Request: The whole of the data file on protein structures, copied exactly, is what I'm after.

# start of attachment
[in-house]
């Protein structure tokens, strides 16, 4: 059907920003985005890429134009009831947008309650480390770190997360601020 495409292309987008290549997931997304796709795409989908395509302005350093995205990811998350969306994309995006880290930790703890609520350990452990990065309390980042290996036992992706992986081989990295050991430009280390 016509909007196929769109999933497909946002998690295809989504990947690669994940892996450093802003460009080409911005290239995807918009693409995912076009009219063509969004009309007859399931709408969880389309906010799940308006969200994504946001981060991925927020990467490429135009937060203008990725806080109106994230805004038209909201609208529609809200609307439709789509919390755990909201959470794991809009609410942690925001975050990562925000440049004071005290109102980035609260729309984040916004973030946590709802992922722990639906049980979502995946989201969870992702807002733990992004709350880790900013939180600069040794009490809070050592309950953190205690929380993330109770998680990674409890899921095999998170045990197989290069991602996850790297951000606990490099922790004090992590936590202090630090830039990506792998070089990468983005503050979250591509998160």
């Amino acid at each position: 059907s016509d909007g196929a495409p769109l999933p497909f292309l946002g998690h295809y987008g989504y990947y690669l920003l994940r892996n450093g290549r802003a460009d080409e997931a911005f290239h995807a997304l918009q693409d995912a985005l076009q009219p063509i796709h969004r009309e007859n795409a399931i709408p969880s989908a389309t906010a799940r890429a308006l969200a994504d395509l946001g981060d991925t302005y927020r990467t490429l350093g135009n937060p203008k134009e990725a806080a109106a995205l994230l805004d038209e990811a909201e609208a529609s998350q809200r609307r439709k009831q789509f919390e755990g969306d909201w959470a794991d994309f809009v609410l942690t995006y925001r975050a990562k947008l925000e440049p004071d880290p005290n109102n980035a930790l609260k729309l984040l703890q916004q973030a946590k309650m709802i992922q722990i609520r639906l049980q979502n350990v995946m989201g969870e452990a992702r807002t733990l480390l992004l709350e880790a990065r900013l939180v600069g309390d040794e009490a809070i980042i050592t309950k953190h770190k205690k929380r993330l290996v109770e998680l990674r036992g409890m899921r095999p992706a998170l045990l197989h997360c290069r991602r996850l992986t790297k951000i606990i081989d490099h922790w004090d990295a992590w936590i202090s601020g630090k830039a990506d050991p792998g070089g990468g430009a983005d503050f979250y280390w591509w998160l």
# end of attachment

[in-house]
């Protein structure tokens, strides 16, 4: 059907920003985005890429134009009831947008309650480390770190997360601020 495409292309987008290549997931997304796709795409989908395509302005350093995205990811998350969306994309995006880290930790703890609520350990452990990065309390980042290996036992992706992986081989990295050991430009280390 016509909007196929769109999933497909946002998690295809989504990947690669994940892996450093802003460009080409911005290239995807918009693409995912076009009219063509969004009309007859399931709408969880389309906010799940308006969200994504946001981060991925927020990467490429135009937060203008990725806080109106994230805004038209909201609208529609809200609307439709789509919390755990909201959470794991809009609410942690925001975050990562925000440049004071005290109102980035609260729309984040916004973030946590709802992922722990639906049980979502995946989201969870992702807002733990992004709350880790900013939180600069040794009490809070050592309950953190205690929380993330109770998680990674409890899921095999998170045990197989290069991602996850790297951000606990490099922790004090992590936590202090630090830039990506792998070089990468983005503050979250591509998160």
């Amino acid at each position: 059907s016509d909007g196929a495409p769109l999933p497909f292309l946002g998690h295809y987008g989504y990947y690669l920003l994940r892996n450093g290549r802003a460009d080409e997931a911005f290239h995807a997304l918009q693409d995912a985005l076009q009219p063509i796709h969004r009309e007859n795409a399931i709408p969880s989908a389309t906010a799940r890429a308006l969200a994504d395509l946001g981060d991925t302005y927020r990467t490429l350093g135009n937060p203008k134009e990725a806080a109106a995205l994230l805004d038209e990811a909201e609208a529609s998350q809200r609307r439709k009831q789509f919390e755990g969306d909201w959470a794991d994309f809009v609410l942690t995006y925001r975050a990562k947008l925000e440049p004071d880290p005290n109102n980035a930790l609260k729309l984040l703890q916004q973030a946590k309650m709802i992922q722990i609520r639906l049980q979502n350990v995946m989201g969870e452990a992702r807002t733990l480390l992004l709350e880790a990065r900013l939180v600069g309390d040794e009490a809070i980042i050592t309950k953190h770190k205690k929380r993330l290996v109770e998680l990674r036992g409890m899921r095999p992706a998170l045990l197989h997360c290069r991602r996850l992986t790297k951000i606990i081989d490099h922790w004090d990295a992590w936590i202090s601020g630090k830039a990506d050991p792998g070089g990468g430009a983005d503050f979250y280390w591509w998160l």